Finally, we need an architecture for dialog. If you are doing something on multiple platforms that does not include a basis for communication back and forth, you’re doing yourself a disservice. Believe me, I’ve worked with the big studios, and this scares some of them. They don’t want to talk to people and it’s really frustrating. A lot of dollars, and a lot of good will, and a lot of franchise longevity is sacrificed, because they’re not looking into the eyes of the people experiencing their story. We need to do this, we need to go where they are, and reach out and dialog with them.

The age of broadcasting, these past hundred to one hundred-fifty years, is coming to an end. It’s no longer about be me saying, shut up and listen to my story for a half hour or hour or two hours in a movie theater or the length of a song or CD. That’s over…it’s over. Now, if you don’t give them at least a way to “like” you, you’re done for, because you’re refusing to give your audience validation. You’re not including them, and we are seeing a generation coming to power very shortly that won’t live without that feeling of being included, of being given the option to participate. As much as some broadcasters want to, as much as they’re hoping to be able to, they’ll never put that genie back in the bottle. So you’ve got to build that architecture into or around your narrative, and be open to it.

It could be as simple as a Facebook page, but I’m promoting richer and more complex ways for us to interact with one another in communal storytelling. I think this is going to be one of the next great frontiers in the conception and generation of our mythologies: the technique of taking from our audience, and in subtle or overt ways, weaving their will and their desire and their creativity into the narrative, weave them into the mythology." -Jeff Gomez, CEO, Starlight Runner Entertainment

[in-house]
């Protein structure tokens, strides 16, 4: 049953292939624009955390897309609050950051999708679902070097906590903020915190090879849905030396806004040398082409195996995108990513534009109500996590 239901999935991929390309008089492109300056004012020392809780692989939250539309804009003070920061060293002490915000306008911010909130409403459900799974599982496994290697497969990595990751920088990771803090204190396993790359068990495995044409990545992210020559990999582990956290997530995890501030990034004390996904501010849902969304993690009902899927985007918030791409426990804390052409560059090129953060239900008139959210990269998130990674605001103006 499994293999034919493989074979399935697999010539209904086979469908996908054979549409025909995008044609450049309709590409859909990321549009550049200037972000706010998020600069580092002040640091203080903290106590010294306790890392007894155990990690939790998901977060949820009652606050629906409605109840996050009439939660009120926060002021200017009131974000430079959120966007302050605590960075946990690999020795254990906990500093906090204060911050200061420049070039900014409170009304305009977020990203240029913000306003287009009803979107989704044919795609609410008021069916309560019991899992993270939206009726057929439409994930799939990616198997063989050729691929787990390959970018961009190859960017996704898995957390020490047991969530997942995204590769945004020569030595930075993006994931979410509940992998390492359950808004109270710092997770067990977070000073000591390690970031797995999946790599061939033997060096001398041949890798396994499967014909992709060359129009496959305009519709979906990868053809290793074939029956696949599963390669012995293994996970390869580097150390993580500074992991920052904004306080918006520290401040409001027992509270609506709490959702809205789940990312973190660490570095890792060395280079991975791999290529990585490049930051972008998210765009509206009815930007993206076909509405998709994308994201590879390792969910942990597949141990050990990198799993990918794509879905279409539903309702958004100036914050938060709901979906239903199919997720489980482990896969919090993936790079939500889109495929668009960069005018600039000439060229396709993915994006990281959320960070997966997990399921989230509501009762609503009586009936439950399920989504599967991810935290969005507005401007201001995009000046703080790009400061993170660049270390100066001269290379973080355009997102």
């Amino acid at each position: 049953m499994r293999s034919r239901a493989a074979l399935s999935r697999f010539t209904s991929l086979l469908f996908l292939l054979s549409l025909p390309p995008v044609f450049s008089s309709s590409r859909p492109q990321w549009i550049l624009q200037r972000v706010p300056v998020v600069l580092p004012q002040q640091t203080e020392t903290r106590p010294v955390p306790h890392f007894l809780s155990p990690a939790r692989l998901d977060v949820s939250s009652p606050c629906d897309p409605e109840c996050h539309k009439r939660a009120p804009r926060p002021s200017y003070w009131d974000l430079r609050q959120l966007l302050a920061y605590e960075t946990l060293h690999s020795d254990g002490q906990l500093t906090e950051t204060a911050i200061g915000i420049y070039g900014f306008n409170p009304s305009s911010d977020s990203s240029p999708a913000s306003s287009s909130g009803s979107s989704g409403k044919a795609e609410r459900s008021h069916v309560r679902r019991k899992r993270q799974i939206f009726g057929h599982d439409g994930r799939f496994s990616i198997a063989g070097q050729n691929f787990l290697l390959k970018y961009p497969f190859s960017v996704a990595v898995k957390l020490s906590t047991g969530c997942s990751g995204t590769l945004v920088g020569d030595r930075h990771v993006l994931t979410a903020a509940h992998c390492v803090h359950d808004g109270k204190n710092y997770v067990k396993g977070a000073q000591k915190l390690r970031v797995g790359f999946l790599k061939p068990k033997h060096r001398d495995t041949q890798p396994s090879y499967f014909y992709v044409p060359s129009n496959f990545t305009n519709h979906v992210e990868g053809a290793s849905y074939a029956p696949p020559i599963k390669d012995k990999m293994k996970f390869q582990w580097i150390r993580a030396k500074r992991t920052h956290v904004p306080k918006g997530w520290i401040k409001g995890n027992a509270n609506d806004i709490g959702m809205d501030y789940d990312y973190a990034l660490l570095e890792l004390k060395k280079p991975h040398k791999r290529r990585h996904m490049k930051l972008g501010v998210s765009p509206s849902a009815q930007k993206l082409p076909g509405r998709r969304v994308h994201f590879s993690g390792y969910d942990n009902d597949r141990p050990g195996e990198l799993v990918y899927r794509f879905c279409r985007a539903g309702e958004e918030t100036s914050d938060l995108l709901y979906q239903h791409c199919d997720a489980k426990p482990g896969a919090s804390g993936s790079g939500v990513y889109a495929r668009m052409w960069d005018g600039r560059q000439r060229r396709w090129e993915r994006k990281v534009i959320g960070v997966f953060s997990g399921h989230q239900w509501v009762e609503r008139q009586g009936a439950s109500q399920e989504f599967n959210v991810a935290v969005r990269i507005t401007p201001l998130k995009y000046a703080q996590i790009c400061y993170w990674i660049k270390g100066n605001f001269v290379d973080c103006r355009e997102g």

The full speech is published here on Simon Pulman's blog, Transmythology.

Another favorite Jeff Gomez presentation from Tools Of Change 2010: "Storyworlds: The New Transmedia Business Paradigm"

10. More publishing companies will form in-house transmedia groups.
In April 2011, Random House launched Random House Worlds, a transmedia partnership with Los Angeles-based gaming software company THQ. Increasingly, publishing companies are looking at the intellectual property they own as extendable across more media platforms.
“All publishing companies will either have a transmedia group in-house or build that type of partnership with experts in the transmedia field,” said Reilly. - Jeremy Greenfield, @JDGsaid 

From the Ten Bold Predictions for Book Publishing in 2012, by Jeremy Greenfield, Editorial Director, Digital Book World

Book Country, Penguin
Molly Barton, president of Book Country: How The Crowd Is Shaping The Future Of Storytelling
My Artist's Way ToolKit & App, based on Julia Cameron's book, THE ARTISIT'S WAY, Penguin Group
Random House & transmedia via Publishers Lunch
Tricia Pasternak, Senior Editor and Transmedia Producer, Random House 
A New Transmedia Initiative For Kids with Ruckus Media & Simon & Schuster
Ruckus Media and Scholastic Launch Transmedia Imprint
 Infinity Ring, A New Multi-Platform Series from Scholastic
Transmedia: A New World Of Opportunity For Authors and Publishers via Publishing Perspectives 
A New Breed Of Transmedia Companies-And 6 Factors For Success via Publishing Technology
Transmedia Talk #32: GoBZRK and The Future Of Publishing via WorkBook Project (gr8! "media deals not book deals")

What are you doing to optimize your IP using transmedia storytelling methods? 
Are you connected?